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385. Return (V)



In the last post, I anatomised a bad lie—a lie nobody believes, but a lie that quite a few people will pretend to believe nonetheless. As with most lies, what Pistorius does is not outright deception but rather an attempt to pass off one human experience for another; we tell each other stories and, so it seems, pretty much accept the stories, even though if we think about it for a moment such stories have no relation to how humans act—even how we ourselves act.


Another useful example in this line comes from the Betty and Barney Hill UFO abduction—specifically the way Joe Rogan confused himself as to this couple. Rogan said something to the effect that: “Betty and Barney Hill were an interracial couple during the 1960s, when such relationships were less acceptable than they are now; therefore, they would not draw further attention to themselves by telling the media that they had been abducted by aliens; and so they are more reliable than other people who claim UFO abduction.”


Betty and Barney Hill were from New Hampshire, not the South; so I think what they probably faced was what interracial couples face today: people would stare at them when they walked into a shop and bitchy old women would chatter about them behind their back. For Rogan, still quite an indoctrinated person, the interracial relationship fits into today’s rather soppy “let love win” propaganda mould; fodder for a notional “important social novel”, published circa 1969, entitled Forbidden Sweetness (“A vital novel on today’s Negro question, sure to provoke.” —B. Levin, The Listener). Contrary to the girl at Starbucks who slurps her iced latte and then spurts into TikTok, “White supremacists were totally lynching literally hundreds of interracial couples in 1972,” state media already had a positive line on interracial relationships as long ago as the 1960s, if not the 1950s (see, for example, the revealing entitled BBC teleplay A Taste of Honey).


I fully accept that relationships between men and women feature a squishy element that could be called “love” that is not directly connected to sexuality; love as affection. However, this is not the primary operative part in sexual relations—looks, power relations, and status really count. Question: what type of people get into an interracial relationship at a time when such relationships attracted overt social disapproval? Not, as state media has it, Romeo and Juliet—rather, exhibitionists and narcissists; people who like to break social norms so as to be the centre of attention and like to be talked about (even if it is malicious gossip). In other words, precisely the type of people who may well invent a story that they were abducted by aliens and then go to the media about it.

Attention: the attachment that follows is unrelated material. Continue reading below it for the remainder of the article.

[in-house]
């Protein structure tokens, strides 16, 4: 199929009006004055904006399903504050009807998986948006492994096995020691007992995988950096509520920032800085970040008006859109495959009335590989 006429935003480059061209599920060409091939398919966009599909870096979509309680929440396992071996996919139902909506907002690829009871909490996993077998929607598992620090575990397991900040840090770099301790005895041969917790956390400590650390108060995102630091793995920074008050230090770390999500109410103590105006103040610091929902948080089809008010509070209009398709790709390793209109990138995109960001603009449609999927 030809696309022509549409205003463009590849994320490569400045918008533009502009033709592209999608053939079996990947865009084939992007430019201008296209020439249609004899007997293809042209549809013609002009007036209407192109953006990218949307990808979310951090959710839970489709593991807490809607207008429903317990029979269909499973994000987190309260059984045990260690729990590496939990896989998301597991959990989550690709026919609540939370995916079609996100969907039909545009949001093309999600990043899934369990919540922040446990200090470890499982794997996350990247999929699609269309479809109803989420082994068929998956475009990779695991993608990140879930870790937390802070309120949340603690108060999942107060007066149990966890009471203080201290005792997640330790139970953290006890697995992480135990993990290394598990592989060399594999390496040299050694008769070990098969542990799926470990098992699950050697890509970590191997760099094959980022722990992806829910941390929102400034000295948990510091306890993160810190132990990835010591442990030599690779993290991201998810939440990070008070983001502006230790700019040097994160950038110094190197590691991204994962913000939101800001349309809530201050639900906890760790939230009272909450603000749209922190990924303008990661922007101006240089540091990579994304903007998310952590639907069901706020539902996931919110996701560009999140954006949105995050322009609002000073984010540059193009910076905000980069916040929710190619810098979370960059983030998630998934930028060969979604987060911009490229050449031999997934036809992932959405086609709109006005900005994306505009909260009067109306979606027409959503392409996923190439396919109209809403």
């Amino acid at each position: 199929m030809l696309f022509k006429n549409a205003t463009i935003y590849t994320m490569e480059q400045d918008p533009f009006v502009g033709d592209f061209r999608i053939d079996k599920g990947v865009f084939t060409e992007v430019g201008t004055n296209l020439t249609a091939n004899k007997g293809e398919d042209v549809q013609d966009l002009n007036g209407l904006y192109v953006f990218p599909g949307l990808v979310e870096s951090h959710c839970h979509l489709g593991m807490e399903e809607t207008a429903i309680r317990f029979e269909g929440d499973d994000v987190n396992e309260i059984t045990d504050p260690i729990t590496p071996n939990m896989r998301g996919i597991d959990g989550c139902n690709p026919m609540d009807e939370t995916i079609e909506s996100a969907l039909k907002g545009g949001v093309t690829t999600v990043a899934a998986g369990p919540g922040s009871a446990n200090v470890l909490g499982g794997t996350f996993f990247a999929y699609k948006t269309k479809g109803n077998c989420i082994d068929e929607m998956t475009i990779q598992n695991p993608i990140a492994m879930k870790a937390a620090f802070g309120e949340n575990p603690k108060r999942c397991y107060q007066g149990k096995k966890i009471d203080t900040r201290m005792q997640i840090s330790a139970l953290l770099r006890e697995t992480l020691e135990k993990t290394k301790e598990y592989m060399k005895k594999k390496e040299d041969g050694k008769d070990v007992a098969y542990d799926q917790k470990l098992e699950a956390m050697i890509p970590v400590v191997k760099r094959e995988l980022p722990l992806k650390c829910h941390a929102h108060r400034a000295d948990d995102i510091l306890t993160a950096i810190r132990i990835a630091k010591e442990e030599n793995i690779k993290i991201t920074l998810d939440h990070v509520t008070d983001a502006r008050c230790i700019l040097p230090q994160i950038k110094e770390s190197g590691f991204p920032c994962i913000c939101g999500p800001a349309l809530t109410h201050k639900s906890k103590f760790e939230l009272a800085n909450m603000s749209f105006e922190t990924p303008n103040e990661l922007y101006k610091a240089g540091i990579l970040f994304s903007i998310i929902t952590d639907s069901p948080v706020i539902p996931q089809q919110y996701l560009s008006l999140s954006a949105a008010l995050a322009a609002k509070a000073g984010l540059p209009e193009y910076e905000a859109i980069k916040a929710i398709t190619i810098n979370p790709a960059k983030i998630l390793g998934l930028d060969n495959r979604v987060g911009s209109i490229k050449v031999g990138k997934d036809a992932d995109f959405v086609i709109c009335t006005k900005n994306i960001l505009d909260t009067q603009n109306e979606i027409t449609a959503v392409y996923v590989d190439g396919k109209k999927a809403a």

Does this mean the story is untrue? Not necessarily; rather, it means that its truth probability should be downgraded and not, as Rogan has it, upgraded. He made the error partly through sentimentalism as to why people get into relationships and partly because our society holds interracial relationships—between particular races and sexes, not all—to be high status (to endorse; only the naïve or terminal true believers follow through on the virtue signal). The whole situation is not about race at all (although if this blog were popular everything I have just written would be immediately labelled “racist” by a media outlet). Incidentally, the Hills were both Unitarians; the equivalent for Anglo-Americans to being in the CPSU in the USSR—so their relationship was probably a strong signal to show loyalty to the Party line (Unitarianism long ago degenerated into secular communism).


Rogan’s strength as an interviewer is not anything he positively says: he just shuts up more often than most interviewers, so letting his subjects talk at length—and liars, when they talk at length, contradict themselves and give the game away. When Rogan puts down positive reasons for his positions, as in this case, he often strays into ideology and status signals.

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